Concisely the MBM strategy at Telstra ensures that the company focuses on customers as the center of the overall marketing strategy. Therefore, an unrelenting concentration exists on the customer needs, what value competitors are scheming and how Telstra is different to the extent of performance of its products, the service quality offered by its products and its staff and the brand affinity that the superiority of its products generates in the market. In addition to the placement of the customer at the center, the company focuses on value rather than price. Each staff at Telstra has the importance of value as their driving force when delivering solutions to the customers. The focus on value is driven by the fact that customers pay more when they are convinced that products deliver superior value. Therefore, as the company adapts all its operations to the implementation of MBM, its profitability tactic shifts from price to value based competition. To deliver value to customers, the company has to know what each of the approximately 14 million customers, which its marketing program reaches, wants and values in terms of entertainment, communication and information delivery. Finally, adaptation to MBM principles at Telstra is not just another marketing program; on the contrary, the MBM approach at Telstra is a full-fledged business philosophy. In this facet, Telstra’s development of innovative products, customer lifetime service, implementation of strategic plans and the instillation of company values and goals that are common is heavily dependent on the MBM framework (Telstra, n.d.).
Telstra identified customer call-centers as one area of the company that lacked a customer centric approach. The call center department was driven by its function of routing calls and customers to specialists on the specific aspects of their inquiries and other feedback. The company changed that into a process that starts on the customer needs and segments then transforms the needs into a specific call center experience that fits the identified needs. So instead of focusing on the function of the call center, at Telstra a hybrid of the customer and needs view is implemented. To achieve this fete, Telstra has invested in analytics, awareness campaigns for staff and customers, training of staff and reorganization of the company culture such that staff has the freedom to make decisions on how best to handle unique queries from customers to ensure a personalized response is maintained (McGrath, Bassili, Orr, & Adang, 2006).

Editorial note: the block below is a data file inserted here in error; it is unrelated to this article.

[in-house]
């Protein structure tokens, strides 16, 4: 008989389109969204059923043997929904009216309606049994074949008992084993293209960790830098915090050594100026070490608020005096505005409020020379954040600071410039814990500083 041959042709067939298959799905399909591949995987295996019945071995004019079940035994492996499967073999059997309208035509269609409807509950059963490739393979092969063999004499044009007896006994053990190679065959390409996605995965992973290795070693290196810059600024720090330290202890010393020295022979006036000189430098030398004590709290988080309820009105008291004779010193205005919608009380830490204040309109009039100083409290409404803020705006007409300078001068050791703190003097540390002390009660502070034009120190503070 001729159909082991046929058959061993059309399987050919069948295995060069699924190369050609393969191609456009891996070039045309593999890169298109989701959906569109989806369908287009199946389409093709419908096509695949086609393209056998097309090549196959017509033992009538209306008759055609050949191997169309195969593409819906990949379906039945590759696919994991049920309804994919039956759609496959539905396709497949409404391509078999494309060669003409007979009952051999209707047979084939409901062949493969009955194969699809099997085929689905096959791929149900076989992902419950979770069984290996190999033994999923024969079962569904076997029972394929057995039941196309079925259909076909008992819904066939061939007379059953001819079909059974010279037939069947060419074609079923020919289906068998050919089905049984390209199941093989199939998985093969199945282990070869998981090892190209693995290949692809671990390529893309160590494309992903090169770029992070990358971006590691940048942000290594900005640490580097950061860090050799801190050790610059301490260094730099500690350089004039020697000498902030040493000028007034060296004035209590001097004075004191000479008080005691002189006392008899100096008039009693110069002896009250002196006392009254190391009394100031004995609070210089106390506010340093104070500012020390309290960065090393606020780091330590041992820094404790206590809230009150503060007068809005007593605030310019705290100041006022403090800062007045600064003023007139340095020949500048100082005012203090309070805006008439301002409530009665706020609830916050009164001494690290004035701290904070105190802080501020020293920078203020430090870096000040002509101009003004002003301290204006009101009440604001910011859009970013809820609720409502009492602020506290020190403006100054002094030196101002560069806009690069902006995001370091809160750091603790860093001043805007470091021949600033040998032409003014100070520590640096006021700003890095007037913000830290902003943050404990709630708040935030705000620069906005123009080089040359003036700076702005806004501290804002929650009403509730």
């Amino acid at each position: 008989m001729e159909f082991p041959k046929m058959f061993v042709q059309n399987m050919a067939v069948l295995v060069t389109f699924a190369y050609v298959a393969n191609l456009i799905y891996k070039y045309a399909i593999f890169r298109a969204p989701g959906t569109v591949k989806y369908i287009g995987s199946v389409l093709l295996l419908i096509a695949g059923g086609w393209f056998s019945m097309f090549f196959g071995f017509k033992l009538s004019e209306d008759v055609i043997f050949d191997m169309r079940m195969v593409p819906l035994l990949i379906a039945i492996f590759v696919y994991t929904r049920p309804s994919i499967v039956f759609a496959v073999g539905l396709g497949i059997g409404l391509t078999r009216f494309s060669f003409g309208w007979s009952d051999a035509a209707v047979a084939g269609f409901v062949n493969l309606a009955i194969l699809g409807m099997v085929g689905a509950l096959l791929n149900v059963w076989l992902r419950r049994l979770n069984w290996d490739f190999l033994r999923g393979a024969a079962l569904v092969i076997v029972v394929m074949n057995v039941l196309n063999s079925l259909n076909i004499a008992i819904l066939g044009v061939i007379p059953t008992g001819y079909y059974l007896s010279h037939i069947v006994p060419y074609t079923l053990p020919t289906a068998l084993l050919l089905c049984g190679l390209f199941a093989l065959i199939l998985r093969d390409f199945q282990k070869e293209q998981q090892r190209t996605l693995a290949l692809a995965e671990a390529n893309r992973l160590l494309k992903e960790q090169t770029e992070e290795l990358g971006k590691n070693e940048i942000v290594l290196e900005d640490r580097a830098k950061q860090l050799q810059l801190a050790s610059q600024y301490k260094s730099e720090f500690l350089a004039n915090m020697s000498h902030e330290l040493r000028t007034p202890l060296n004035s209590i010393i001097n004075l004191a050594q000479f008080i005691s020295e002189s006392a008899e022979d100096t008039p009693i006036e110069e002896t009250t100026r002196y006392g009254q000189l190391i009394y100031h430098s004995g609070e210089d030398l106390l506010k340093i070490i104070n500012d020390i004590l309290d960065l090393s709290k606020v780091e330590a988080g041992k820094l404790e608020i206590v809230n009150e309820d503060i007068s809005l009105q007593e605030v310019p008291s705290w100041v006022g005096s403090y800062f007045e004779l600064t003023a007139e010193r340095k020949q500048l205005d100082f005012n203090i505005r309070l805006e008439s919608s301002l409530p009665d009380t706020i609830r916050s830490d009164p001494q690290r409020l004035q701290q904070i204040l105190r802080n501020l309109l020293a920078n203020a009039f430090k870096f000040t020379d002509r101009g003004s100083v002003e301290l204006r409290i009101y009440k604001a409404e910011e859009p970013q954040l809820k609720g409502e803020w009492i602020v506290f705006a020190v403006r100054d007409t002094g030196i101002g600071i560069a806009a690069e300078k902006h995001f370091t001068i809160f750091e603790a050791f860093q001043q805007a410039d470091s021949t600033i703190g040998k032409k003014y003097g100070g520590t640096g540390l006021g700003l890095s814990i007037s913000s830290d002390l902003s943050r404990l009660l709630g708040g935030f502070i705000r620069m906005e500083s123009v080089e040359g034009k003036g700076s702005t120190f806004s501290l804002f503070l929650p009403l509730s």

From 2005 to 2009, customers negatively received the company MBM approach implementation. The number of complaints reached a peak in 2009 against the company service provider. At the same time, the company has just completed an upgrade of its network to take into account the dynamic changes of customer experience and changes in preference. The upgrade was initiated to enable the company to be able to be swift in its reaction to changing market factors and remain relevant in the industry. In defense of Telstra’s strategy, its chief financial officer John Stanhope offered that the upgrade of 1400 to 1500 of the company’s system undoubtedly affected most of its customers in a positive way; however, some customers experience minimal to total disruptions of service. Stanhope identified the adoption of market-based approach as a key element that will ensure the company’s operations are transformed to impact favorably on customers (AAP Newswire, 2009).